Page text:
Thanks Chris, I've sort of been watching the posts on the Billy The Kid photo(s) over on True West and Chris was right in bringing it here (and elsewhere?) for examination. It certainly is not being correctly examined over on TW as there are only a hand-full of hardcore historians over there anymore. One guy over there pops up once in a while with his collection of nearly all the Lincoln County combatants that he found in ONE antique store. Although periodically he admits there is no provenance what-so-ever, he identifies and talks about the photos in great detail, right down to the day each was taken, and why. With time his stories get more elaborate. On TW one is mostly going to get opinions and wishful thinking, just like the new Wyatt Earp photo Bob Bell released there on his forum.
The main reason I am piping in on this subject is to talk about "photo facial recognition." Although there are people around the country who claim to be experts, it is not an exact science. There are just too many variables. Police science uses it as a starting point, not as 100% proof. In my own research I have come across numerous photographs that one would swear were Soapy Smith, my great-grandfather, but the backs of some of these photos indicate it was actually someone else, taken somewhere else, or on a date after his death. William Saportas, one of Soapy's associates in Skagway is often mistaken for Soapy, so much so that he is identified in books as Soapy. One author nearly put it on the cover of her book. Had we not known about Saportas, surely his photos would now be identified as being Soapy. Without some form of provenance there is absolutely no way one can be certain. Even being taken in the same year, in the same town (Saportas) is not enough to verify an identification. Such photos should ALWAYS come with a "warning."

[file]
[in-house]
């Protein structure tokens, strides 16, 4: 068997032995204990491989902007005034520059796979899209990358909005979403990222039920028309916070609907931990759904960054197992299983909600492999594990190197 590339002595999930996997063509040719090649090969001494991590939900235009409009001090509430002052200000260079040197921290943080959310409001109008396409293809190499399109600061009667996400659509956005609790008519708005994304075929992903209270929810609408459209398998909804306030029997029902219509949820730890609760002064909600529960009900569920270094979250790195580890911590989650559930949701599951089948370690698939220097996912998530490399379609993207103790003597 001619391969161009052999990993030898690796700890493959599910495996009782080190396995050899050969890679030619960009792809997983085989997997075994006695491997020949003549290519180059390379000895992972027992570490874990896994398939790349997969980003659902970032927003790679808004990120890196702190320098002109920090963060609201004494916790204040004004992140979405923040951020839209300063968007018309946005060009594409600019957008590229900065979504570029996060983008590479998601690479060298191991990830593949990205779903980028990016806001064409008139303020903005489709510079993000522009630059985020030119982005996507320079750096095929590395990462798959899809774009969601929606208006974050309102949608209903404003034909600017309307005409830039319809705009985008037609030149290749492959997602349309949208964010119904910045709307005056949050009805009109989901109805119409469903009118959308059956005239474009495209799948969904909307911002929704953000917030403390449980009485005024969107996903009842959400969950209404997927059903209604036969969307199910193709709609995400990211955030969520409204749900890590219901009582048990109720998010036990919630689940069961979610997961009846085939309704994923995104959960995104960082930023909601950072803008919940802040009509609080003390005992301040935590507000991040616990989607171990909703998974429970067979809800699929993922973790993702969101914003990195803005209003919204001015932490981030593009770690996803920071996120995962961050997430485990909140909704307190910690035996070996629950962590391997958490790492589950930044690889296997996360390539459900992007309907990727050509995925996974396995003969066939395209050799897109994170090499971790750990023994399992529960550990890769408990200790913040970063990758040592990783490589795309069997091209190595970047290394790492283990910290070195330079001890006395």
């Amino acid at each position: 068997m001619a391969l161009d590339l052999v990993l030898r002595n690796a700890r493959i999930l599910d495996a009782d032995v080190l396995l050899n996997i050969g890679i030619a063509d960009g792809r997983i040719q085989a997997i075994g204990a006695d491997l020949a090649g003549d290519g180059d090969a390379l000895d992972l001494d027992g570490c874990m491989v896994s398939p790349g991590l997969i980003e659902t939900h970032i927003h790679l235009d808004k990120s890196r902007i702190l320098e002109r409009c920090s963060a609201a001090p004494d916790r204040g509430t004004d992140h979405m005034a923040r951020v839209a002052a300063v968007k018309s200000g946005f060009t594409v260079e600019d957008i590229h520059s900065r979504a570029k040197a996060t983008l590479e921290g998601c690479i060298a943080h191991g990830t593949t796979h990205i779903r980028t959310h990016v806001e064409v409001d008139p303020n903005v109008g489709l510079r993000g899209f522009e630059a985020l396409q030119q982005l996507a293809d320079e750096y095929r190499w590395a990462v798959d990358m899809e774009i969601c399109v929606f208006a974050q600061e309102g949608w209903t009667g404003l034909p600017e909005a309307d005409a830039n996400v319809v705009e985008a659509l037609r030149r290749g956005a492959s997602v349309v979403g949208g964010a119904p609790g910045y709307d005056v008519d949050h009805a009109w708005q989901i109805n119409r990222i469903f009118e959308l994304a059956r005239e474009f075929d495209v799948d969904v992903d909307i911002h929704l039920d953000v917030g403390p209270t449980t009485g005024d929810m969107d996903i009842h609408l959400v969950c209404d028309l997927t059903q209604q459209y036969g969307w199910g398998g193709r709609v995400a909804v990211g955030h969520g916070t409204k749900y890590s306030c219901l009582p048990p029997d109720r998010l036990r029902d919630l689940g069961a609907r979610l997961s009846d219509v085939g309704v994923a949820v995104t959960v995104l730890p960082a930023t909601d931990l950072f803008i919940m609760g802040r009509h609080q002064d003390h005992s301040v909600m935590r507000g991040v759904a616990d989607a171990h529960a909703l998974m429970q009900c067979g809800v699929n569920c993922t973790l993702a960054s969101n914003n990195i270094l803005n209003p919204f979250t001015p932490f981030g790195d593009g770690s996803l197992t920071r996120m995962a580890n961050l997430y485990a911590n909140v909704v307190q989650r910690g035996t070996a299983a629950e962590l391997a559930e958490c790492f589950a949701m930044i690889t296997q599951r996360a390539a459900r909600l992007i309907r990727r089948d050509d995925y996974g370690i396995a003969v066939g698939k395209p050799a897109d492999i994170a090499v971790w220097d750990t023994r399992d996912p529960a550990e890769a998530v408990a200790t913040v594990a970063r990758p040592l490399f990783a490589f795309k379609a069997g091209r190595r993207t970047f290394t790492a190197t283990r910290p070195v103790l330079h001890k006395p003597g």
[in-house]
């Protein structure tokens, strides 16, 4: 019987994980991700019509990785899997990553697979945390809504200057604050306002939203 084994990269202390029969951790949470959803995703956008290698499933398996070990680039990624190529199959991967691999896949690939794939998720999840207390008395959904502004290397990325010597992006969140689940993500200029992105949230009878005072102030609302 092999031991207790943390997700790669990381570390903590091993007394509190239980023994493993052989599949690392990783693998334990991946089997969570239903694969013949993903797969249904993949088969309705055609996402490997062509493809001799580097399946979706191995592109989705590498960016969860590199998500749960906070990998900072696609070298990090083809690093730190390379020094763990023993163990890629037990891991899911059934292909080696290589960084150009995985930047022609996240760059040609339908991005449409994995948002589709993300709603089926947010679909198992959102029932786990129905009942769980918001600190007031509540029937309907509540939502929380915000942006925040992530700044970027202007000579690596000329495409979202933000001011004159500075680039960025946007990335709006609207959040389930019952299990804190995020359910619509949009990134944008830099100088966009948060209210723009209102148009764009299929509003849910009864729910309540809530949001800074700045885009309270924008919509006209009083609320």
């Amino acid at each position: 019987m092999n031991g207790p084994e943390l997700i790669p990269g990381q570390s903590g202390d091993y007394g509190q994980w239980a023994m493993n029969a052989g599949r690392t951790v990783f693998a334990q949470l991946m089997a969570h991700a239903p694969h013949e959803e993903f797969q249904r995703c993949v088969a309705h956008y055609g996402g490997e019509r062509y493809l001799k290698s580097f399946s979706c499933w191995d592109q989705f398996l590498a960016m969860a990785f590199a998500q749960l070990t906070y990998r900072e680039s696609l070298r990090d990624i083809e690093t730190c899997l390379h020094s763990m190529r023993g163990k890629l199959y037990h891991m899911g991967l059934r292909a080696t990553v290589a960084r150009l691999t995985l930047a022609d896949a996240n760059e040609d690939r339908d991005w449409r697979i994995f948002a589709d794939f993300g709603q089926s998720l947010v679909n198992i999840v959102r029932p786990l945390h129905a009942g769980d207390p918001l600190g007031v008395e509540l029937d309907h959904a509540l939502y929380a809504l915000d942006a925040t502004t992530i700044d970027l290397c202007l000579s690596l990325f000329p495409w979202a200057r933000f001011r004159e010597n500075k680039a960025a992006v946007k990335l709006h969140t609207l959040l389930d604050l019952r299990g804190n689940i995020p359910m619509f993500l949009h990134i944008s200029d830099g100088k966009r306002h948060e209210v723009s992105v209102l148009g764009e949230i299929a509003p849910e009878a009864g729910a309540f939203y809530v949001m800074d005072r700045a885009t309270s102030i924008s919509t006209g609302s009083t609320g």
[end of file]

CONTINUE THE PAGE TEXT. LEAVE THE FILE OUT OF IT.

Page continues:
(bare with me here as it is relevant) Identifying color in old photographs has the same issues. I learned about this while working with the National Park Service on the original color of Jeff Smith's Parlor. I always thought it was white but come to find that it could have been tan, yellow, green, and a host of other colors. The problem arose with the variables of photography. When placing all the known photographs of the saloon together, each being taken at different times on different dates, there is a vast difference in shades, making color identification impossible by looking at photographs. In several of the photos there are known members of the gang, as well as Soapy, standing outside. Each photograph, because of the various times they were taken, makes the people look completely different from one another. Some of the ones with Soapy, don't look like him at all. Although there are "experts" in the black and white to color field, just as there are in the identification field, in the cold calculated end, without provenance we are guessing.
Thanks for your input. Is your speciality facial recognition? If so, that is great that someone is doing some scientifically based analysis of these images. I had just posted over on the TW board... more
Jeff, Thanks for your response! I certainly respect the work you've done on Soapy Smith and appreciate your input as someone who has "been there and done that", unlike myself and many others who... more
Chris, This would not be the first time someone launched a questioned photo of a famous person, alleging an intriguing provenance, only to back off on the provenance as scrutiny heightened. Happens a ... more